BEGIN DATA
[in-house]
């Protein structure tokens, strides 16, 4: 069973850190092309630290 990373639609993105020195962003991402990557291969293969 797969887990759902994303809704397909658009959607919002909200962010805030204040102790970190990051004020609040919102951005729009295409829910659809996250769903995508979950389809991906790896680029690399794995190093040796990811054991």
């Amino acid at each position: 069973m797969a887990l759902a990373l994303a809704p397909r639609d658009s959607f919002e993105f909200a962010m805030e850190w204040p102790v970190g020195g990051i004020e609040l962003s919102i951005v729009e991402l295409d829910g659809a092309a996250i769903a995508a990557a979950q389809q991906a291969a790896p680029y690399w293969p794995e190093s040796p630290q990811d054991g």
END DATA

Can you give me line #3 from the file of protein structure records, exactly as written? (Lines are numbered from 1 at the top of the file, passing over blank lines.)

């Amino acid at each position: 069973m797969a887990l759902a990373l994303a809704p397909r639609d658009s959607f919002e993105f909200a962010m805030e850190w204040p102790v970190g020195g990051i004020e609040l962003s919102i951005v729009e991402l295409d829910g659809a092309a996250i769903a995508a990557a979950q389809q991906a291969a790896p680029y690399w293969p794995e190093s040796p630290q990811d054991g």